Ask Bark: Bitten by a Bark's Bite

Mark "Bark M." Baruth
by Mark "Bark M." Baruth
ask bark bitten by a barks bite

One of the great joys I’ve had over the last six years of writing for this site has been offering my advice (for what it’s worth) to the loyal readers of TTAC, the Best & Brightest. Nearly every person whose question I’ve answered has written to tell me that they appreciated what I’ve written in response to their advice, even if he or she didn’t follow it exactly. But today, I got an email from somebody who ended up feeling the sting from my words. Let’s hear from our friend Quincy and see if we can help him.Hi Mark,I was recently reading your article about the deals that could be had on left over inventory and I felt inspired to test the waters. My local Buick dealer in Metro Detroit had a 2018 Regal TourX Preferred in silver with a MSRP of $36k and I was happy to take it home for $23.5k before TTL. However, the honeymoon came to a screeching halt as I was introduced to the concept of lot rot. Back to the dealer for new brakes. To make a long story short, the driver’s front wheel came off during the technician’s new brake road test and moved in a generally northeast pattern towards the A-pillar. With only 444 miles, my car sits in the dealer’s back lot with a driver’s door impinged by a front fender. The only offer from the owner of the dealership is to let them repair the car in-house or they won’t cover the costs of the repairs. Do I really want the dealership that damaged the car to fix it? With no parts is sight (GM strike) and a damaged vehicle history, I’m finding the dealer’s offer leaves me less than satisfied. So what would you do in my shoes?Thanks,QuincyUgh. That sucks.

Let’s focus on the positive — you did get a great deal on a good car.

Okay, that’s all the positives.

Here’s the negative — your dealer sounds like a grade-A fucking thief. Now, you’d think that you’d be entitled to sue them for negligence, but, apparently, tightening the lug nuts after rotating tires is not considered part of the service in certain states. Like yours, for example. Bonkers. It’s possible that the dealer is aware of this ruling, but even so I don’t think it would apply in this case because the damage occurred while the car was still in their possession, and while they were driving it, so I have to believe that any court would find them liable. (Warning: Bark is not a lawyer and this should not be construed as legal advice. Like, not at all.)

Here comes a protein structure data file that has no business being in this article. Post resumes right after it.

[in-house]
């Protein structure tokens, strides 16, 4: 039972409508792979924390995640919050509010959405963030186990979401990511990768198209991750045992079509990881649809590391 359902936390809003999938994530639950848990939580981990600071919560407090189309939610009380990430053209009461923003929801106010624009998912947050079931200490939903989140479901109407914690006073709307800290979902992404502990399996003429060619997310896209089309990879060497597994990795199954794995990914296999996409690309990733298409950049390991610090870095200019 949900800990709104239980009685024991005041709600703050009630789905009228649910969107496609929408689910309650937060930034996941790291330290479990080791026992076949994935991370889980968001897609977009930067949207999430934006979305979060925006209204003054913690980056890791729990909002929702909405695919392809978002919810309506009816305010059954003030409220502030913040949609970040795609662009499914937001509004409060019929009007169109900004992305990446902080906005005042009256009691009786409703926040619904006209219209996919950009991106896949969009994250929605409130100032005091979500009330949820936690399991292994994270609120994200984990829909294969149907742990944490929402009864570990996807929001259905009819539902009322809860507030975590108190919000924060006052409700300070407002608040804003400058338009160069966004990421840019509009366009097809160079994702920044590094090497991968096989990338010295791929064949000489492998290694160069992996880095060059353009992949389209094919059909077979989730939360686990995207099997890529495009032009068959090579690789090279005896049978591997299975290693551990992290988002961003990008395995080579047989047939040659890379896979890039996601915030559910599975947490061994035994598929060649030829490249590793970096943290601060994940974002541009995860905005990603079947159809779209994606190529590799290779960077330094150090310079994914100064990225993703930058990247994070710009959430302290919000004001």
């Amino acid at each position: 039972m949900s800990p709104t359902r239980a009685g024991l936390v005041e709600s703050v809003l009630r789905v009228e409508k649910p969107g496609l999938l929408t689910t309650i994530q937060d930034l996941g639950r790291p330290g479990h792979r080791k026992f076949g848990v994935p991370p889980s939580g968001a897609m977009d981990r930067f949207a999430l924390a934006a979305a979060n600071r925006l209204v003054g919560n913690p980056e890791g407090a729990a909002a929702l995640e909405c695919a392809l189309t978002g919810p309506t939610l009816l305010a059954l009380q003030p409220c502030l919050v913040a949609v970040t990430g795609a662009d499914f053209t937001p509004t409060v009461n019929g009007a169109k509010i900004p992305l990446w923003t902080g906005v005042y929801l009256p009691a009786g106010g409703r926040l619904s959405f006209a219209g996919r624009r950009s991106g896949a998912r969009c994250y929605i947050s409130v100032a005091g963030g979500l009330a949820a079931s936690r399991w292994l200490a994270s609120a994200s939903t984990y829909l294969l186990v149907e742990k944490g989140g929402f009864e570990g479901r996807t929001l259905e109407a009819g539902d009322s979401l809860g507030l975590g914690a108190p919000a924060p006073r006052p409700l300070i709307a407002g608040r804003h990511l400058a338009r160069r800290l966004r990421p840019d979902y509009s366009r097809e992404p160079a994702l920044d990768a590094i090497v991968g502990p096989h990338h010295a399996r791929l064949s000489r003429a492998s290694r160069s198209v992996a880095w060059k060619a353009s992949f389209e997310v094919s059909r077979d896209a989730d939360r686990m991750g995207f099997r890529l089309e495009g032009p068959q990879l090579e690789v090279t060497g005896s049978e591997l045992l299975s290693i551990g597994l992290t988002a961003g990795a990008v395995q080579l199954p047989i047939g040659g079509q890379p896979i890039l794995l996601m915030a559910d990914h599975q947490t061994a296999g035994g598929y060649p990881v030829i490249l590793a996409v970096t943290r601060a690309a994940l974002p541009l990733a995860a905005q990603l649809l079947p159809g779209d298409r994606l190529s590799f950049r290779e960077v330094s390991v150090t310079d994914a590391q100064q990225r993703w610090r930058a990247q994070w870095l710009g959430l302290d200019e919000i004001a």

My guess is that the reason they’re offering to fix it in-house is so that you don’t actually contact their insurer. A claim like this — proving that the dealer was allowing employees to drive a car around without actually checking to see if the wheel was properly torqued — would probably result in a serious rate hike or even a cancellation from their insurance provider. So, just like you might do if you hit somebody’s car, they’re offering to settle it privately.

However, you absolutely have the right to file a claim with their insurer, and I’d threaten to do so. Under normal circumstances, in addition to asking for the car to be repaired, I would think that you might have the ability to file a 3rd party diminished value claim with your dealership’s insurance provider. However, since you bought a car for $13k under sticker, you might have a hard time proving that you car’s value was diminished below what you actually paid for it.